The city of Carmel has filed an appeal to the Indiana Supreme Court in the case involving a voided local traffic ordinance, arguing if it remains void there could be “immediate and severe consequences.”
In December, the Indiana Court of Appeals ruled in favor of Jason Maraman, who was cited for traveling 30 mph in a 20 mph construction zone. Maraman tried to have the citation dismissed at the trial court, arguing the city’s code was a duplicate of state code, but the court ruled in favor of Carmel.
The appeals court reversed the decision, saying the local ordinance violated Indiana’s Home Rule act.
“Carmel’s wholesale adoption of chapters of Indiana code resulted in its ordinance being nothing more than a ‘duplicate’ of already existing state law,” the ruling from the Court of Appeals states.
Carmel disagrees and continues to argue local communities have the power to enforce and set speed limits and collect fines from local traffic violations.
According to court documents, Carmel police have issued 10,281 traffic citations in the past three years, and 8,124 of those were for speeding violations.
The Court of Appeals agreed that local municipalities can adjust speed limits in construction zones, but said the fines must go to the state instead of the local government.
In the appeal to the Supreme Court filed Jan. 11, Carmel lists 12 cities and counties with similar local ordinances that would be invalid if the Court of Appeals ruling is enforced, including Evansville, Fort Wayne, Hamilton County, Indianapolis, Lafayette, South Bend and Westfield.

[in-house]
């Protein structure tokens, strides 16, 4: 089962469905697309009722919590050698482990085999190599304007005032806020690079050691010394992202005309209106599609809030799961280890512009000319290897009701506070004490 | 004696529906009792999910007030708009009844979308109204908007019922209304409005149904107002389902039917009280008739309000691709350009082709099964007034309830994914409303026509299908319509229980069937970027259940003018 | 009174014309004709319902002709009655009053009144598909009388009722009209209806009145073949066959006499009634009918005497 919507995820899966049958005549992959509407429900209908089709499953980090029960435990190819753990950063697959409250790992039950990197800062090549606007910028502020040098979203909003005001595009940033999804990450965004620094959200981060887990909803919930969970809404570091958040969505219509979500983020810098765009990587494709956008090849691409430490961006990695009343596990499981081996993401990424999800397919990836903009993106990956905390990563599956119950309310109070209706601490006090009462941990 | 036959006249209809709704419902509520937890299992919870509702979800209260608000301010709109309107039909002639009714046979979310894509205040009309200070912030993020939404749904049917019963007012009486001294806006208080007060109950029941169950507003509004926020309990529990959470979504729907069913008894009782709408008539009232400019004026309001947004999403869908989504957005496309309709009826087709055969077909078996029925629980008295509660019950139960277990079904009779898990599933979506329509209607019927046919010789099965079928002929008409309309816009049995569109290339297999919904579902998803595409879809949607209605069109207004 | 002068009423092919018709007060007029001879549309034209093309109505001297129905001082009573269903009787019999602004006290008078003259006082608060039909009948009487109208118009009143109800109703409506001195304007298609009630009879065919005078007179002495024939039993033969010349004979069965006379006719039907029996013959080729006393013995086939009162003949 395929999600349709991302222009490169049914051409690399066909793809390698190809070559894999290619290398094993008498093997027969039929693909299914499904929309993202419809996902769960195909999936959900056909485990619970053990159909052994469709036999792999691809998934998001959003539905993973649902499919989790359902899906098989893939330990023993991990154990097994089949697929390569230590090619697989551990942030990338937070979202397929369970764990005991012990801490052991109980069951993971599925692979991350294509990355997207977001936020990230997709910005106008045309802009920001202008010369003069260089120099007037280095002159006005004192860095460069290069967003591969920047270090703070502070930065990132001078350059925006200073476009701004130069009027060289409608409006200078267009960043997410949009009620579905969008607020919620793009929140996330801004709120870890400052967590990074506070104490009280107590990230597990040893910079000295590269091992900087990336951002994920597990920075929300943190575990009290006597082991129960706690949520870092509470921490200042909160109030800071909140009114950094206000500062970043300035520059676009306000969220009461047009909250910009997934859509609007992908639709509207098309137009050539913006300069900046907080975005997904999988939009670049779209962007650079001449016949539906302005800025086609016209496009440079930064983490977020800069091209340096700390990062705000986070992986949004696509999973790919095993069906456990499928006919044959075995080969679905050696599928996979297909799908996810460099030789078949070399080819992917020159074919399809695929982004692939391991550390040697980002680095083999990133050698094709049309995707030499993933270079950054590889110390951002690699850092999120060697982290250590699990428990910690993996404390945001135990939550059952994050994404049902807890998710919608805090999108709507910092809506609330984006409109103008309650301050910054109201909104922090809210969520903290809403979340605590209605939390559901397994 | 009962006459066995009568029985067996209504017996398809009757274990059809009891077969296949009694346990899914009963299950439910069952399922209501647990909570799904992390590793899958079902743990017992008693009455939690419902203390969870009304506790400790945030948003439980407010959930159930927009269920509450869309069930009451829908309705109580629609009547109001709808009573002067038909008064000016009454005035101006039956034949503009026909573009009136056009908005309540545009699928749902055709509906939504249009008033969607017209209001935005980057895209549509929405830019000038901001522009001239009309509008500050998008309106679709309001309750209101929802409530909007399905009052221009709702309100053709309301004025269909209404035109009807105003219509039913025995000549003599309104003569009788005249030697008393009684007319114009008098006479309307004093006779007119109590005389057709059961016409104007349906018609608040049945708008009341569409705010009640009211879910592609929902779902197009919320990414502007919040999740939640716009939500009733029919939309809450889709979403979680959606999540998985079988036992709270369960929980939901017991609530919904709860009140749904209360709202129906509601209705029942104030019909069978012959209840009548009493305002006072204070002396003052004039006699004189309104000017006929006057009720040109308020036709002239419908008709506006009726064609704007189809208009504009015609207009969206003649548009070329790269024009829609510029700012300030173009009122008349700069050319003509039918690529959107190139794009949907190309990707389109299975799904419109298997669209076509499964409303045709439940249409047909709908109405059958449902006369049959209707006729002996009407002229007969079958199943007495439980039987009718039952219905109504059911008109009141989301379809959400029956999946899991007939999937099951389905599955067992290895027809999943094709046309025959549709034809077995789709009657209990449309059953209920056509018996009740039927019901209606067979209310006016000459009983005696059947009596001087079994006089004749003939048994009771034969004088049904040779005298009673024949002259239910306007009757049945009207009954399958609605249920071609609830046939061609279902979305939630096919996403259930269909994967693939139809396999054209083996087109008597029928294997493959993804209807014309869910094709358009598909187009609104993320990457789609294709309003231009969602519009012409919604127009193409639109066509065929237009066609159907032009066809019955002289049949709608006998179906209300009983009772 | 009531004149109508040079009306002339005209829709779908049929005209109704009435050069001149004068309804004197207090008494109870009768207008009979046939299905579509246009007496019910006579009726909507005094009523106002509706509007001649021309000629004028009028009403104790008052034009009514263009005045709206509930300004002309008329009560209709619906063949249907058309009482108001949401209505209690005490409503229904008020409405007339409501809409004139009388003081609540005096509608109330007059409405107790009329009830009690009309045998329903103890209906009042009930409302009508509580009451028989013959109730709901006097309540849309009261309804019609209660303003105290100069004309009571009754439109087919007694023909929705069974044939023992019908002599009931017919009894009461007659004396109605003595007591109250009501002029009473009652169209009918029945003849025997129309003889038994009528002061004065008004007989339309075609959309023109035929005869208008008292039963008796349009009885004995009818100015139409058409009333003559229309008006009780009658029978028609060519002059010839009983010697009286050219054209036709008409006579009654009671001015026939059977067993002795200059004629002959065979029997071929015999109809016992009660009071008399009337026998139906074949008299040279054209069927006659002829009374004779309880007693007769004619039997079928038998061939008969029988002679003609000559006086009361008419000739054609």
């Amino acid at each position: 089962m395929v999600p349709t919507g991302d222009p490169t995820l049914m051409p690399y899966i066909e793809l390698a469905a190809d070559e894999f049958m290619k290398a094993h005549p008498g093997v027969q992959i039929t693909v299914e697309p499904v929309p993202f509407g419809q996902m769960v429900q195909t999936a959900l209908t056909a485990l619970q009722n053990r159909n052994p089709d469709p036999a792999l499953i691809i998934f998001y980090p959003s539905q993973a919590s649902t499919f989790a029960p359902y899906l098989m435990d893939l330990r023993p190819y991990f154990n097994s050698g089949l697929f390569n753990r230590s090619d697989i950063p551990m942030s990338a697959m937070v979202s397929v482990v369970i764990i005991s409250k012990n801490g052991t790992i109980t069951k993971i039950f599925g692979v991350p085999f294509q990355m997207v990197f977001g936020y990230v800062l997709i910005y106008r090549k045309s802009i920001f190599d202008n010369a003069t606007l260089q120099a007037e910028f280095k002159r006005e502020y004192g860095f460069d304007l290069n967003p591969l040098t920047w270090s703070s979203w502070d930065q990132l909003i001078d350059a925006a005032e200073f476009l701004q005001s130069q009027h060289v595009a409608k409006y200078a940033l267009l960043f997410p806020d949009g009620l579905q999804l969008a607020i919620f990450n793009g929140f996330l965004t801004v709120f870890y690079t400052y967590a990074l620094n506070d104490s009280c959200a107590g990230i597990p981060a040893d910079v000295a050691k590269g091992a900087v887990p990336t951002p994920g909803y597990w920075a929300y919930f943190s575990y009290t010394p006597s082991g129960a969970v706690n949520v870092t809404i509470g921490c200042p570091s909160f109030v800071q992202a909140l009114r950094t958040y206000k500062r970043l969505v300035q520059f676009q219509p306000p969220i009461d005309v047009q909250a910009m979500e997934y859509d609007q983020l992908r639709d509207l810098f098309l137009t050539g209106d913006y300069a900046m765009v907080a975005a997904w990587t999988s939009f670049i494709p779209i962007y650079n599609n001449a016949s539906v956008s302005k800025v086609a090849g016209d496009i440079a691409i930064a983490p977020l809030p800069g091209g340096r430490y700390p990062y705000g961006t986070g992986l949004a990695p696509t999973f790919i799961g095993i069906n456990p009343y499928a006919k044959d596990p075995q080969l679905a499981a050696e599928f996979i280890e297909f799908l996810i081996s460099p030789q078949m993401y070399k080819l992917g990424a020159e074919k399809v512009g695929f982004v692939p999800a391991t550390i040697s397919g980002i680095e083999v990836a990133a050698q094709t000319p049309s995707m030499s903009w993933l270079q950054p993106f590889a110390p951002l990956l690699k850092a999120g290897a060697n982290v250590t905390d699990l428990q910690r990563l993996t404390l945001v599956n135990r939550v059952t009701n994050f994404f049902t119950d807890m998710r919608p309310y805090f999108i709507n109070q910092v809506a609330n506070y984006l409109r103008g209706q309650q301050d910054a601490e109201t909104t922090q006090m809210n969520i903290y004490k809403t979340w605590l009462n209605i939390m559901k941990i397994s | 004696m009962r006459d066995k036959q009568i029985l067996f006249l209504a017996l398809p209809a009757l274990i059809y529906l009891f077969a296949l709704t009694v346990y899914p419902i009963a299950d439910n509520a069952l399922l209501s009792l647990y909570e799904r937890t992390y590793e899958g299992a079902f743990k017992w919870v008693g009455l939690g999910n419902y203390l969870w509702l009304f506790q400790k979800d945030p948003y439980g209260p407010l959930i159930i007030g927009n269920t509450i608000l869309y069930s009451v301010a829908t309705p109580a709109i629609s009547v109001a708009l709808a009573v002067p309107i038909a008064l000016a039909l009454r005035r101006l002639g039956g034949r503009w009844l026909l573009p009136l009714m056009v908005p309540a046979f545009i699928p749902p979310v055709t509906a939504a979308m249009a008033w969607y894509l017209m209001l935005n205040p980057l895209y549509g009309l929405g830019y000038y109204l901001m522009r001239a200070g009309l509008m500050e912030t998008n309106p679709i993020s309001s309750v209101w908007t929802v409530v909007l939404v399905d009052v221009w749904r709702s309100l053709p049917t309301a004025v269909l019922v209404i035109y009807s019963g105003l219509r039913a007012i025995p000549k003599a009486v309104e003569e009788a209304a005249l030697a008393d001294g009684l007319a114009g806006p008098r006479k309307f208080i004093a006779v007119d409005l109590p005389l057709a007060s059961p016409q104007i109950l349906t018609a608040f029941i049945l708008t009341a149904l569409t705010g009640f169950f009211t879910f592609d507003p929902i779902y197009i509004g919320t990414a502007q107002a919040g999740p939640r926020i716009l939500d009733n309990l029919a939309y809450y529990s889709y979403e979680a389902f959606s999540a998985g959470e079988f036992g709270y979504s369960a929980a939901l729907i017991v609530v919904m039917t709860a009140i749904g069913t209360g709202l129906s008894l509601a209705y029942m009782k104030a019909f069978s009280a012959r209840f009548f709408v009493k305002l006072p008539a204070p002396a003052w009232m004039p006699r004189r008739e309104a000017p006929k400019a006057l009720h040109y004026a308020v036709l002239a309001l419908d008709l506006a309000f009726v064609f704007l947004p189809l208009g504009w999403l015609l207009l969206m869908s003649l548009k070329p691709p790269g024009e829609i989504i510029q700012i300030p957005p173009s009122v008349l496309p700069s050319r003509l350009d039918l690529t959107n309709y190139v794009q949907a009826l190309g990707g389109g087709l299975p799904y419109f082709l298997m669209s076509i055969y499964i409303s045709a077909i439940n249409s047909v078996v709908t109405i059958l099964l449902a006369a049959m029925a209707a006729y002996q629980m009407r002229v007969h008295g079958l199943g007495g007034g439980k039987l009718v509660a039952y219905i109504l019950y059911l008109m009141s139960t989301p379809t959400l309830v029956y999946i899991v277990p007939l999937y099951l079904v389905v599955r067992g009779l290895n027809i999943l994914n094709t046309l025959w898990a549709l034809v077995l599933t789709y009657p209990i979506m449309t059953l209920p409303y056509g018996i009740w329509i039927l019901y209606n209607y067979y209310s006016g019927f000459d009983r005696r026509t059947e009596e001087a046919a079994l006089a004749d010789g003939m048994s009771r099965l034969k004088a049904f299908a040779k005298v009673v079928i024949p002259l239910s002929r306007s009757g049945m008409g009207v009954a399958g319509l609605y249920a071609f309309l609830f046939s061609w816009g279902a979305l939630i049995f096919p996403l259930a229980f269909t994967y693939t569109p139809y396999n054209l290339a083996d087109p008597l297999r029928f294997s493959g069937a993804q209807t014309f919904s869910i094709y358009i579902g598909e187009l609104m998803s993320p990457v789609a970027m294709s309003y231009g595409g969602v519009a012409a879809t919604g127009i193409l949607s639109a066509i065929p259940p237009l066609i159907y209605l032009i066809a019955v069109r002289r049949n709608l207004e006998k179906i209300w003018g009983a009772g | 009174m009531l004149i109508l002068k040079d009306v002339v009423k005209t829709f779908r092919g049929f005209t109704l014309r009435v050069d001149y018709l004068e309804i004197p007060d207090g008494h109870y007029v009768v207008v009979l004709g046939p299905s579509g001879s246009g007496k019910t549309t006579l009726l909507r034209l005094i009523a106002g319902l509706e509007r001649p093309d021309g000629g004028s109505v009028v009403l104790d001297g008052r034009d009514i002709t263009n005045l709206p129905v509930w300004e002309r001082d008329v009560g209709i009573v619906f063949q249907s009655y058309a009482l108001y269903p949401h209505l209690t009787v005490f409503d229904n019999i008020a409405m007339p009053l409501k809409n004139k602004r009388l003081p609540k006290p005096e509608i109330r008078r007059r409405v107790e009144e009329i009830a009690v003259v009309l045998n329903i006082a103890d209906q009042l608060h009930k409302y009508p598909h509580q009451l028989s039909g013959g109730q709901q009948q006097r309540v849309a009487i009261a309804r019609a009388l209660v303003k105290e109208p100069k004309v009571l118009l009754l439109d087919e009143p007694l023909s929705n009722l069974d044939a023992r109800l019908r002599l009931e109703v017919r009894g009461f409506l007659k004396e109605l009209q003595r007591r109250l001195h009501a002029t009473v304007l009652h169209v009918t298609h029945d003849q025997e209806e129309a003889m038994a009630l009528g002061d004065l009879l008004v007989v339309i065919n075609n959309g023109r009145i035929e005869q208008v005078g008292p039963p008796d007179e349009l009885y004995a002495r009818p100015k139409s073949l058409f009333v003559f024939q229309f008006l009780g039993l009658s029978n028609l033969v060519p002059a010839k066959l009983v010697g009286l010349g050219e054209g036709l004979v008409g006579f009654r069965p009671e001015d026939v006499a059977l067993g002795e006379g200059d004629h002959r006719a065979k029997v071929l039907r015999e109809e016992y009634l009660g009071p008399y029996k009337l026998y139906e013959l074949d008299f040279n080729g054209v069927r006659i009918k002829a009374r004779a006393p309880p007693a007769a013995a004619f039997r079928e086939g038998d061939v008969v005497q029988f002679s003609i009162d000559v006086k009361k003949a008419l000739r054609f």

Peru is also on the list. Carmel submitted an article from a Kokomo Tribune article earlier this month that quotes the Peru city attorney saying the city’s traffic ordinance is void and unenforceable due to the Court of Appeals' decision.
Peru police officers were instructed to continue enforcing speeding violations, but cite state code instead of city code on the tickets.
Carmel also argues that the decision “puts in peril” other local government traffic safety regulations also enforced by the state, including traffic signals, school bus safety, stop signs, U-turns, one-way streets and bicycles on public streets.
The city suggests other court challenges could be brought against those regulations if the decision stands.
The Supreme Court has not decided whether it will hear the case. Maraman has not responded to the petition to transfer.
Carmel is also facing a class-action lawsuit for its traffic ordinance in Indianapolis federal court. Attorney Edward Bielski, president of Bielski Law LLC and a former partner of Stewart & Irwin PC, filed the case on Dec. 30 on behalf of Greenwood resident Lawrence Lennon and Fishers resident Robert Sanford.
The complaint argues the city knowingly enforced an illegal traffic ordinance and wrongly collected money from citations based on the infractions “for the purpose of maximizing revenue to the city of Carmel.” It also alleges the city should have been required to share that revenue with the county and state.
The city has not yet responded to the federal lawsuit.